MIT Lebanon Challenge seeks solutions to country’s crises

MIT Lebanon Challenge seeks solutions to country’s crises
A view shows the skyline of the Lebanese capital Beirut at dusk on June 17, 2020. (File/AFP)
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Updated 21 June 2020

MIT Lebanon Challenge seeks solutions to country’s crises

MIT Lebanon Challenge seeks solutions to country’s crises
  • Global initiative seeks to gather diaspora, locals from various backgrounds, specialties

When Jad Ojjeh started his MBA at the Sloan School of the Massachusetts Institute of Technology (MIT) two years ago, he never expected to find himself leading an initiative to try and find ways to save his home country Lebanon from collapse.

Today, he and a team of compatriots and colleagues from all over the world have organized the MIT Lebanon Challenge, an event that brings together Lebanese from different backgrounds and specialties to focus on finding solutions to the country’s biggest problems.

“There are thousands of Lebanese abroad who are skilled, have time and resources, and who want to help, but they don’t know how to. There’s no single place where they can all get together and help,” Ojjeh, 27, told Arab News.

“Another side is that there are a lot of Lebanese in Lebanon who are skilled, who have time, but don’t have the resources to put something together and who haven’t done it before and need a little bit of help,” he said.

“So the problem really was how to get the diaspora to collaborate with each other and with the locals to set up businesses for themselves.”

The past year has proved to be catastrophic for Lebanon, which is in the midst of an economic crisis.

While the country has fared better than others in the region in tackling the coronavirus outbreak, the enforced lockdown and curfew have taken a significant toll on the economy.

The MIT Lebanon Challenge aims to split 600 applicants, 20-30 percent of whom are from the diaspora, into groups of seven that try to find solutions to problems arising from one of three main tracks: Basic needs, the industrial economy and the knowledge economy.

Teams will have access to expert mentors and a repository of resources throughout the event to “set them up for success,” Ojjeh said. These include more than 30 how-to guides on such things as pitching and using Zoom.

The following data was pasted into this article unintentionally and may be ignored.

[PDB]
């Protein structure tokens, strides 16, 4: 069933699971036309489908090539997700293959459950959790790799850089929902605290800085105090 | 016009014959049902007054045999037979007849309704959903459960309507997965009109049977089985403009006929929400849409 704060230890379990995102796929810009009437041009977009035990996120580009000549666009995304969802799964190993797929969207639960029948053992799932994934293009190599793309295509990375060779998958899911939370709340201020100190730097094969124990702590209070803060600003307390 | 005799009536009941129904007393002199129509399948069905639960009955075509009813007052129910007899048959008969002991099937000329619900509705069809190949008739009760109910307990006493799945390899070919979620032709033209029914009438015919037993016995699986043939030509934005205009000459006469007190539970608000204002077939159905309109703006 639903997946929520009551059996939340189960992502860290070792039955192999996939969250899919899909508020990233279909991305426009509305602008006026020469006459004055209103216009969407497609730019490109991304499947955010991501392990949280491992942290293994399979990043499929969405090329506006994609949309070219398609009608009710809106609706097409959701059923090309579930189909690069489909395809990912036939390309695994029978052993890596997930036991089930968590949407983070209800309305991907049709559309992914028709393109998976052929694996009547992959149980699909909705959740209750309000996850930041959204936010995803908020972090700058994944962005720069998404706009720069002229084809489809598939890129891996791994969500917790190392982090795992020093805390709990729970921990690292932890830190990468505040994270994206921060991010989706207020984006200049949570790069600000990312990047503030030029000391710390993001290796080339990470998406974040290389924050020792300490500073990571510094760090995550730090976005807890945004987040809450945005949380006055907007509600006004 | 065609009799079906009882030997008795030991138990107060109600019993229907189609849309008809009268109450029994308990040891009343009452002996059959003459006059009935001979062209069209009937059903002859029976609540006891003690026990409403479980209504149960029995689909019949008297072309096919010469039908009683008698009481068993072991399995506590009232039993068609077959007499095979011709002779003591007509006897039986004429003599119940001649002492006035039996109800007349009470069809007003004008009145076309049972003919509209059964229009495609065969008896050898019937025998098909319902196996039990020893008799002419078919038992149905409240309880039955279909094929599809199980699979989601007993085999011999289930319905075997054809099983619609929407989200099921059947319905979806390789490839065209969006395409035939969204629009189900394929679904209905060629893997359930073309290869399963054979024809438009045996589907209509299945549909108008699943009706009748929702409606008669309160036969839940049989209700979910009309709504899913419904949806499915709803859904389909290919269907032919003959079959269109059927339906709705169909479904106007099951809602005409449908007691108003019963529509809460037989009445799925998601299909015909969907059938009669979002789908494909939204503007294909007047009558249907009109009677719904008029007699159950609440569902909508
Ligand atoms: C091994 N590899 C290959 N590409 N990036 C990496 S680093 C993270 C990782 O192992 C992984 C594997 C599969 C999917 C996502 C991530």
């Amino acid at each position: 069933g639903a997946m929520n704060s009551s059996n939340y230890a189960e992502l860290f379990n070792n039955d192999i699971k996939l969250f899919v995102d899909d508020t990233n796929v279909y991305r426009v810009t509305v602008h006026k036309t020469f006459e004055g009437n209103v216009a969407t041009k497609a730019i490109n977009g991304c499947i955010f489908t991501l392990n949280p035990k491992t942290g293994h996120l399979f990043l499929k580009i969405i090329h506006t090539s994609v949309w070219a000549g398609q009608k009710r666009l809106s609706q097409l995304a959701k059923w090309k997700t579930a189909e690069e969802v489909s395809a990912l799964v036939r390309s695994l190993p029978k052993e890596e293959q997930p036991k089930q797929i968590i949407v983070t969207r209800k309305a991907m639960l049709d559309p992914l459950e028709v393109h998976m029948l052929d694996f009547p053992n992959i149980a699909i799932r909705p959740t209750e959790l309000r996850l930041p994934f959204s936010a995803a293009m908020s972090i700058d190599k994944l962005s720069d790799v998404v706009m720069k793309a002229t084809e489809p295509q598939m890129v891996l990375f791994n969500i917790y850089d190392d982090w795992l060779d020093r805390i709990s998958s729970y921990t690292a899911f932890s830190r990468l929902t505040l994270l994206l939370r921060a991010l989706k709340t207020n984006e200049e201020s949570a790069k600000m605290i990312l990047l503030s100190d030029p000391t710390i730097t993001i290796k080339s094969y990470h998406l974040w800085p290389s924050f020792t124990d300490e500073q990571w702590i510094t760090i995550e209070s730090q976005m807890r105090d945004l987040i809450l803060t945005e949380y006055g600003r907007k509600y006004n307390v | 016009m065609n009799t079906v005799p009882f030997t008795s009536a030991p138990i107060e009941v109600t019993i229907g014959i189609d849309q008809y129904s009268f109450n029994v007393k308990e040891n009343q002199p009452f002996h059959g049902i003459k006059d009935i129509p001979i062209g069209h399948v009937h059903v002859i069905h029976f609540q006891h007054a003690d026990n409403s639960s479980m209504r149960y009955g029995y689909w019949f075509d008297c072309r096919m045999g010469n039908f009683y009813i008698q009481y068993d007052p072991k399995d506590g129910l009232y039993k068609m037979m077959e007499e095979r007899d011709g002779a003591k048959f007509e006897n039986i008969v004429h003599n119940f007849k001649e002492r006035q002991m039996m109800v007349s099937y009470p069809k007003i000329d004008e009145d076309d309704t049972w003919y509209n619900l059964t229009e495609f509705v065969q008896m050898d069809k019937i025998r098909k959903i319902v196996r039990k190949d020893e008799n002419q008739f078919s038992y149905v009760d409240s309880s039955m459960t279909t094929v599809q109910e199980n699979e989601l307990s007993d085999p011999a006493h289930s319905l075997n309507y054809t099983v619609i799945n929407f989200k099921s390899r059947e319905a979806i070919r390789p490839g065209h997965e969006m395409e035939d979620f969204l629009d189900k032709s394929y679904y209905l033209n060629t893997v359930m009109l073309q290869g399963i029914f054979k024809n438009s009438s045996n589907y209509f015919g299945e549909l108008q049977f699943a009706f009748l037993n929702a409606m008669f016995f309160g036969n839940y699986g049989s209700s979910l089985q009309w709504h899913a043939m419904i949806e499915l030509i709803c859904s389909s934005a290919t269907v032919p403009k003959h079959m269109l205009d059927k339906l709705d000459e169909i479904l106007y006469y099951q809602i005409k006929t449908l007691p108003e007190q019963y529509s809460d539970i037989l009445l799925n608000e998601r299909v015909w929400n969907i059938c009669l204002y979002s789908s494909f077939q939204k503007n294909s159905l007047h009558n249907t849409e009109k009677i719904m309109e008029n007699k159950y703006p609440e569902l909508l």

“We’re making an additional effort to reach the northern and southern areas (of Lebanon), where a lot of these problems exist. The issue of agriculture isn’t prevalent in Beirut, for example. We can’t work on agriculture solutions without involving the communities that are going to be implementing them,” Ojjeh said.

“At the same time, issues of food, shelter and water exist in Beirut and a lot of other communities, so they have intimate knowledge of what’s happening on the ground, what it takes to implement the project … We need them to be part of the solution,” he added.

“We want more non-business, non-engineering, lawyers, artists, designers. It’s all about bringing this different perspective to the table and looking at the problem from a different angle. If we continue looking at it from the same angle, we’re going to end up in the same place we started.”

The MIT Lebanon Challenge is set to kick off on June 26 and run for 48 hours. The teams will present to a panel of judges whose expertise is in the field for which they are finding a solution.

Proposals that make the cut will be given support from the MIT Lebanon Challenge organizers and partners.

Ojjeh said the focus will be on solutions that the teams can implement themselves rather than rely on heavy public sector intervention.

“This is an apolitical, non-sectarian, independent event working toward a better Lebanon for everyone in Lebanon,” he added.

UN envoy calls for greater sense of urgency in Syrian peace efforts

UN envoy calls for greater sense of urgency in Syrian peace efforts
Updated 23 January 2021

UN envoy calls for greater sense of urgency in Syrian peace efforts

UN envoy calls for greater sense of urgency in Syrian peace efforts
  • Geir Pederson wants enhanced international diplomacy, and tighter focus on progress in drafting new constitution
  • The fifth session of the Small Body of the Syrian Constitutional Committee begins in Geneva on Monday

NEW YORK: Geir Pedersen, the UN’s special envoy for Syria, on Friday called for “more serious and cooperative” international diplomacy as part of political efforts to improve the lives of the Syrian people and develop a vision for the future of their country.